Tuesday, September 16, 2008

Arthur Silber, whom I read fairly often,

but I doubt if I've ever quoted, says (and I'm quoting the same section FNN quoted):
A major part (perhaps the major part) of the U.S. economy has treated debts as assets for a long time. The best and brightest made it appear sophisticated and smart: they took debts and securitized them, chopped them up, repackaged them, recombined them, splintered them some more, repackaged and sold those, and on and on it went. This process doesn't turn nothing into something: it spreads the nothing among more and more institutions and makes the entire system increasingly vulnerable. Everyone pretends that the nothing is backed by something, but it isn't. To be more precise, as in the case of Fannie and Freddie, for example, there is $1 of something for every $80 of nothing. In fact, there's much more nothing, when you add in the repackaging, recombining, splintering, selling and reselling. That's a lot of nothing, and almost no something.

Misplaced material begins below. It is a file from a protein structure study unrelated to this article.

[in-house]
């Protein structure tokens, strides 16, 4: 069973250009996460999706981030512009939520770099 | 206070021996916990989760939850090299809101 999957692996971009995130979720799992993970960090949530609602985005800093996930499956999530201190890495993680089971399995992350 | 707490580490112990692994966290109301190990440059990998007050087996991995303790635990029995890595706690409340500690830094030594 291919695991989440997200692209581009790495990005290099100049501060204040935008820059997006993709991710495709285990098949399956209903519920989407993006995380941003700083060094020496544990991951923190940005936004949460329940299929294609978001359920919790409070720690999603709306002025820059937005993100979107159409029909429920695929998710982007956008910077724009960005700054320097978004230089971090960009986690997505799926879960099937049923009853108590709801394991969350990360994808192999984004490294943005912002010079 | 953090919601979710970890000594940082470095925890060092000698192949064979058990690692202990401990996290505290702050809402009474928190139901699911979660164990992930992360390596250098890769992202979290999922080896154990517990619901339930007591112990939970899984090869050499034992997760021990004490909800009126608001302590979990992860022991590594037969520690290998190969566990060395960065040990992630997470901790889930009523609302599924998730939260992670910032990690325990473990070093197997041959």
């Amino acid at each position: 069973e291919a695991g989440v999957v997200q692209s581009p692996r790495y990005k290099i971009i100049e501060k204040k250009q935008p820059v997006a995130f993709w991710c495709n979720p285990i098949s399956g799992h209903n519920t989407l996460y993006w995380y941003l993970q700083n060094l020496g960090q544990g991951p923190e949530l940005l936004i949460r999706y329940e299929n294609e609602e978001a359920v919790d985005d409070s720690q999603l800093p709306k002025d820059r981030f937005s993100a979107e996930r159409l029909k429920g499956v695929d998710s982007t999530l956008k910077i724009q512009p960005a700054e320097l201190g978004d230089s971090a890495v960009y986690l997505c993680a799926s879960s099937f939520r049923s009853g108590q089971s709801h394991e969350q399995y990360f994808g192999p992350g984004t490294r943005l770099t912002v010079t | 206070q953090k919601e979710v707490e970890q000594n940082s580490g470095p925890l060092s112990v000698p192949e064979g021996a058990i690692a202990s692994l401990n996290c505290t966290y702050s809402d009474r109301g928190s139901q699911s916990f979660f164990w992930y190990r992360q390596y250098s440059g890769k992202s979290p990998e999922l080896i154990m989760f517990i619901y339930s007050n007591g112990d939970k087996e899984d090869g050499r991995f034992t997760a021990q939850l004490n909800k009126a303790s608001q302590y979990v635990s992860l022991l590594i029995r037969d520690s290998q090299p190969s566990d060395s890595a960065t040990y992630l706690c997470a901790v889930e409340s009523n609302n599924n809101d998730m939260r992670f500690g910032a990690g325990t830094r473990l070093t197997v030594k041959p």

This is how con games work. Your parents probably explained this to you, many years ago. You forgot, or you didn't believe it. Believe it now.

There's more there about where we're at. Go read it.

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